This page provides detailed instructions on camera system calibration and information about the Calibration pane.


Calibration is essential for high quality optical motion capture systems. During calibration, the system computes the position and orientation of each camera and number of distortions in captured images to construct a 3D capture volume in Motive. This is done by observing 2D images from multiple synchronized cameras and associating the position of known calibration markers from each camera through triangulation.

If there are any changes in a camera setup the system must be recalibrated to accommodate those changes. Additionally, calibration accuracy may naturally deteriorate over time due to ambient factors such as fluctuations in temperature. For this reason, we recommend recalibrating the system periodically.

General Steps in Calibration

  1. Prepare and optimize the capture volume for setting up a motion capture system.

  2. Apply masks to ignore existing reflections in the camera view.

  3. Collect calibration samples through the wanding process.

  4. Review the wanding result and apply calibration.

  5. Set the ground plane to complete the system calibration.

Calibration Types

  • Full: Calibrate all the cameras in the volume from scratch, discarding any prior known position of the camera group or lens distortion information. A Full calibration will also take the longest time to run.

  • Refine: Adjusts slight changes in the calibration of the cameras based on prior calibrations. This will solve faster than a Full calibration. Use this only if the cameras have not moved significantly since they were last calibrated. A Refine calibration will allow minor modifications in camera position and orientation, which can occur naturally from the environment, such as due to mount expansion.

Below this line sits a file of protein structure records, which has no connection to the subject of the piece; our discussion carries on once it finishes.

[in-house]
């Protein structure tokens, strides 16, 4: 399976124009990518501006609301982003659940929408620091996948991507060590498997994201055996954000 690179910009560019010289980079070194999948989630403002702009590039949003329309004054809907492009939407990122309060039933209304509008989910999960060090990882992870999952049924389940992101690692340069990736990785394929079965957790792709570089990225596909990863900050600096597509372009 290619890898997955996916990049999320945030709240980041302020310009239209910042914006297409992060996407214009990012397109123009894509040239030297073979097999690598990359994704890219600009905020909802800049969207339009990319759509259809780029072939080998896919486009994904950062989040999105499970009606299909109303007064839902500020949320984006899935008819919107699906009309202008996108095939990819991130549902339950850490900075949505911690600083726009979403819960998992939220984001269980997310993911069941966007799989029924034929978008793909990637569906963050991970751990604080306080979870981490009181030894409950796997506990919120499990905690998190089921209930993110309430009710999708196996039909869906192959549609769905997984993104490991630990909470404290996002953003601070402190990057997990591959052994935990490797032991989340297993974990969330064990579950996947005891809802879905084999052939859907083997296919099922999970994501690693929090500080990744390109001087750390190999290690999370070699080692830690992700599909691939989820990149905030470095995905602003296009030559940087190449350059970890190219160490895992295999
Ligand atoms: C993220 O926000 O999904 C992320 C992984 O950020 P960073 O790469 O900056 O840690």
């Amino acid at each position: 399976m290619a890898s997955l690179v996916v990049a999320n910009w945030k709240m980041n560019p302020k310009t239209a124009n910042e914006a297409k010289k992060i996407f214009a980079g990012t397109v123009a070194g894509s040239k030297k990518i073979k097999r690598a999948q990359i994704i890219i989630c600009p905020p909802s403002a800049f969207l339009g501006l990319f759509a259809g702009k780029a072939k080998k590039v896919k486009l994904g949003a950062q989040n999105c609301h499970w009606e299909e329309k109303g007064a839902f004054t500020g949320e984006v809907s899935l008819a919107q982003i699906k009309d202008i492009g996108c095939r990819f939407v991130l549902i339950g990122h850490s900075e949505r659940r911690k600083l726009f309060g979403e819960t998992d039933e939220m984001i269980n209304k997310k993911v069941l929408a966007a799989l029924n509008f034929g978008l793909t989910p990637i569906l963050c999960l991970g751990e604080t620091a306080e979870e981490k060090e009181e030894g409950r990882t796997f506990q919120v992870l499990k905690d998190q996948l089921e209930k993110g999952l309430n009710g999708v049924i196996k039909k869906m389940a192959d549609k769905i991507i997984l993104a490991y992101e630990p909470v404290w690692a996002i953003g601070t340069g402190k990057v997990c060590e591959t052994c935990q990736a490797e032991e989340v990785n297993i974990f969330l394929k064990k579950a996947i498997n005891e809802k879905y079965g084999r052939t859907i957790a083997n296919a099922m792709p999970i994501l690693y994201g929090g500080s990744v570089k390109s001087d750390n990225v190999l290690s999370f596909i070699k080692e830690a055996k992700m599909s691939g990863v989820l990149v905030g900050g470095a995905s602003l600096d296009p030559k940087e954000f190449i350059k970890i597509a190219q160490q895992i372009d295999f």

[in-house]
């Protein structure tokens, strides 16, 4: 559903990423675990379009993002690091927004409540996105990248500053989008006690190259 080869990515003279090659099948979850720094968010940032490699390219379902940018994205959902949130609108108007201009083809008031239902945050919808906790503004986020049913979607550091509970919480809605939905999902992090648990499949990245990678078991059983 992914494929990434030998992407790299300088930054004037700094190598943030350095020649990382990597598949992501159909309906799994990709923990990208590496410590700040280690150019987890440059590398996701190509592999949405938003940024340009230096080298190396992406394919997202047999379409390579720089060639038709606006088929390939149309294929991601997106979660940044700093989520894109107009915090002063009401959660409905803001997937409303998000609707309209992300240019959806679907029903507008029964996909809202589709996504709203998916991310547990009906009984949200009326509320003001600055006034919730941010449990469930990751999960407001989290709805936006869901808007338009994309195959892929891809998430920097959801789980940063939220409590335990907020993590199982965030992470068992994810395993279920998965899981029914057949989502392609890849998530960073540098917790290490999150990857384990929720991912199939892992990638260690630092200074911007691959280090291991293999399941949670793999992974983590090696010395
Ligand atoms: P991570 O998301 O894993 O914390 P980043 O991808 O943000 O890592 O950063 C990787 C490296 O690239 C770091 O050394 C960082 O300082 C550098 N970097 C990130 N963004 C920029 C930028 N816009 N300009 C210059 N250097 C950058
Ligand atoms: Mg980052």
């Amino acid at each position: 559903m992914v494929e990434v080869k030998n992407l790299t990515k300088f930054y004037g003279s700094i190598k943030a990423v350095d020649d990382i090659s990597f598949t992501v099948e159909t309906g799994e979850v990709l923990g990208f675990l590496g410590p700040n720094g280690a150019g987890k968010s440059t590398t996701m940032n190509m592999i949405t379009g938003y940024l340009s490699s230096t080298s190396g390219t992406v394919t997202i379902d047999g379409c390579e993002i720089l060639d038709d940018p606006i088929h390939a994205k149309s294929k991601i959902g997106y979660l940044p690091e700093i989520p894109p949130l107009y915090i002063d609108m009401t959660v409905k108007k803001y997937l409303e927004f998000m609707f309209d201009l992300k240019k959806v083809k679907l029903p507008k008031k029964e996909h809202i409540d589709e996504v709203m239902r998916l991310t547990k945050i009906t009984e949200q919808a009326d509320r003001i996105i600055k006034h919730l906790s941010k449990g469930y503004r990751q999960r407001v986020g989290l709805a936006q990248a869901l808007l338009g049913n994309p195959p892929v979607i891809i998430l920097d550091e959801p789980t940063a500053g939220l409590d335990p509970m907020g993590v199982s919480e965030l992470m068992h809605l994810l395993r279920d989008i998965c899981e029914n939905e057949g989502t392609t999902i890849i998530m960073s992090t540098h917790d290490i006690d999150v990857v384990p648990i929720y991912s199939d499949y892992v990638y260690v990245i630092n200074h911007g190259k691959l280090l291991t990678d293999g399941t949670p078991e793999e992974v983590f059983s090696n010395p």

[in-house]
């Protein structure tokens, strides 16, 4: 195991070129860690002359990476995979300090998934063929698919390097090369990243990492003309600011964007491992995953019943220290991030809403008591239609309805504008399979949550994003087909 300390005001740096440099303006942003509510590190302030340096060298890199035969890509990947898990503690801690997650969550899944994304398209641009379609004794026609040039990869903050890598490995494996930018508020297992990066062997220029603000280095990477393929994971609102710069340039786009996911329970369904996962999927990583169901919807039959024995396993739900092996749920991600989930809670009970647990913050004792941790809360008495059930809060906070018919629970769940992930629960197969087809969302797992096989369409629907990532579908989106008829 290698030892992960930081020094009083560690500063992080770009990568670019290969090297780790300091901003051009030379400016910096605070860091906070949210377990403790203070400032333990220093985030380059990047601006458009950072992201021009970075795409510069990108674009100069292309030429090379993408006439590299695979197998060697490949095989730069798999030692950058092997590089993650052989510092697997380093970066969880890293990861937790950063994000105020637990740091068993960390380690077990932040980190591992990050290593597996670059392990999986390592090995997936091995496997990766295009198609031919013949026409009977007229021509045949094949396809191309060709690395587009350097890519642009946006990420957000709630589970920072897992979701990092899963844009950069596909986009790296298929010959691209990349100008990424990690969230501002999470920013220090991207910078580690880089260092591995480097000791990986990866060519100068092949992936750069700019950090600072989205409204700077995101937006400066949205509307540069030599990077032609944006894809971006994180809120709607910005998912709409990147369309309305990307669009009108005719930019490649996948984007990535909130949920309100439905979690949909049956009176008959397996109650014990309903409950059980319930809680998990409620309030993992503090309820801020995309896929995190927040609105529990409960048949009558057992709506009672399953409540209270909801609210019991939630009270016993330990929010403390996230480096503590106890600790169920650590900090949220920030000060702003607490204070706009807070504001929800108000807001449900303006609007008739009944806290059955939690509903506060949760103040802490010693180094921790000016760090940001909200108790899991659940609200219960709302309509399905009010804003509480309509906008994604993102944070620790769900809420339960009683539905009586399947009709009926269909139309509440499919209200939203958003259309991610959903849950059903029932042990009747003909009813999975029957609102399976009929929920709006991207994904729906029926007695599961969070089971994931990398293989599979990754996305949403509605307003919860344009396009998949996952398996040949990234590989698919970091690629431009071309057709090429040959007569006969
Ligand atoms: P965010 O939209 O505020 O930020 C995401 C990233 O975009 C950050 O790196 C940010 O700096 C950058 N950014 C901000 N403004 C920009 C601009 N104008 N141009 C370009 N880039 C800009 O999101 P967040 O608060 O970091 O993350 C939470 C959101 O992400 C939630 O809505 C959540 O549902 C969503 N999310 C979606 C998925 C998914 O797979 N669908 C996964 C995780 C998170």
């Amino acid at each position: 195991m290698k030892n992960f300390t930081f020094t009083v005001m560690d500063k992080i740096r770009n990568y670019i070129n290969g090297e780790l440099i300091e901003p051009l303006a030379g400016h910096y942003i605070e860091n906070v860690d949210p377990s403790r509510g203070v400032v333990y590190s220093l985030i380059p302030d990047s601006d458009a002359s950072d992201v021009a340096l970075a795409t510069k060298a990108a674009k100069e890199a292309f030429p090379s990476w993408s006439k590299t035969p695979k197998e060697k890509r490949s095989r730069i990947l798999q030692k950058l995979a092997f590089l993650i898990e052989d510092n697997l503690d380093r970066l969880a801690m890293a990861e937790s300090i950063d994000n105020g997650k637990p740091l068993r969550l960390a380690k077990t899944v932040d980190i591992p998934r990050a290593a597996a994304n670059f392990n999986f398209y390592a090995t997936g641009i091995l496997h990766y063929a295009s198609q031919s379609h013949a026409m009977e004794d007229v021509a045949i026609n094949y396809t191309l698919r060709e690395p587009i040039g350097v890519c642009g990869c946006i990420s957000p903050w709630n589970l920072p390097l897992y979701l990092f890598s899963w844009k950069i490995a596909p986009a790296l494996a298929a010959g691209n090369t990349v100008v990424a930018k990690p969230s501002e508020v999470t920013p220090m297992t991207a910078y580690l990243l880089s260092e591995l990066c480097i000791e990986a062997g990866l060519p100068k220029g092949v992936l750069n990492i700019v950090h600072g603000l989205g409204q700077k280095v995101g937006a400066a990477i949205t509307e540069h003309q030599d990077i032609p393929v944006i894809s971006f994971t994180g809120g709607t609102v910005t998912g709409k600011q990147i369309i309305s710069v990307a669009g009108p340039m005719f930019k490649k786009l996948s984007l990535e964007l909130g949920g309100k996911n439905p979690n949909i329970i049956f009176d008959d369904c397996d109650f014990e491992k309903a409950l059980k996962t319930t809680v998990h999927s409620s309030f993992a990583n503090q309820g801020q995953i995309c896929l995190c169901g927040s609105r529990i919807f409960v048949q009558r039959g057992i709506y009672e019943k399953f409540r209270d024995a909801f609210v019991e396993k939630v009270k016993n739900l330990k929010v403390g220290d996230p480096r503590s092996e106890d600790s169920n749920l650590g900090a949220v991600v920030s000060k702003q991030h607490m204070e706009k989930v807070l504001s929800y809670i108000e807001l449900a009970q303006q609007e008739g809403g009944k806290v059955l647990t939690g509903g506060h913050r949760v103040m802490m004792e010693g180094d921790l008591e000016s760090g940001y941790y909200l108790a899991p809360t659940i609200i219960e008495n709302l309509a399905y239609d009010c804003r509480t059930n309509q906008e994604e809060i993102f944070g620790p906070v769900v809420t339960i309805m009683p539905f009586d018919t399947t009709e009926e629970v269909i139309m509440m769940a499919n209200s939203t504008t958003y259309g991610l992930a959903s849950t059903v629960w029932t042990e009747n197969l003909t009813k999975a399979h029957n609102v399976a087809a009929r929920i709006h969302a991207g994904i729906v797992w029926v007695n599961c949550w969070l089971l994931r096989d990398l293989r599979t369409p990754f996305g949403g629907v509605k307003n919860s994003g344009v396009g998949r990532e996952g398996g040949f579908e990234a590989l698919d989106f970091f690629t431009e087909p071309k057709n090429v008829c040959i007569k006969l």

Refinement cannot run if a full calibration has not been completed previously on the selected cameras.

Starting a New Calibration

Preparing and Optimizing the Setup

  • Cameras need to be appropriately placed and configured to fully cover the capture volume.

  • Each camera must be mounted securely so that it remains stationary during capture.

  • Motive's camera settings used for calibration should ideally remain unchanged throughout the capture. Re-calibration may be required if there are any significant modifications to the settings that influence the data acquisition, such as camera settings, gain settings, and Filter Switcher settings.


Before performing a system calibration, all extraneous reflections or unnecessary markers should be removed or covered so they are not seen by the cameras. When this isn't possible, extraneous reflections can be ignored by masking them in Motive.

Masks can be applied by clicking Mask in the calibration pane, and it will apply red masks over all of the reflections detected in the 2D camera view. Once masked, the pixels in the masked regions will entirely be filtered out from the data. Please note that Masks get applied additively, so if there are already masks applied in the camera view, clear them out first before applying a new one.

Active Wanding:

Applying masks to camera views is only necessary when using calibration wands with passive markers. Active calibration wands calibrate the capture volume with the LEDs of all the cameras turned off. This method is recommended if the volume has a lot of reflective material that cannot be removed.

Applying Masks

  1. Check the corresponding camera view to identify where the reflection is coming from, and if possible, remove it from the capture volume or cover it for the calibration.

  2. In the Calibration pane, click Mask to apply masks over all reflections in the view that cannot be removed or covered, such as other cameras.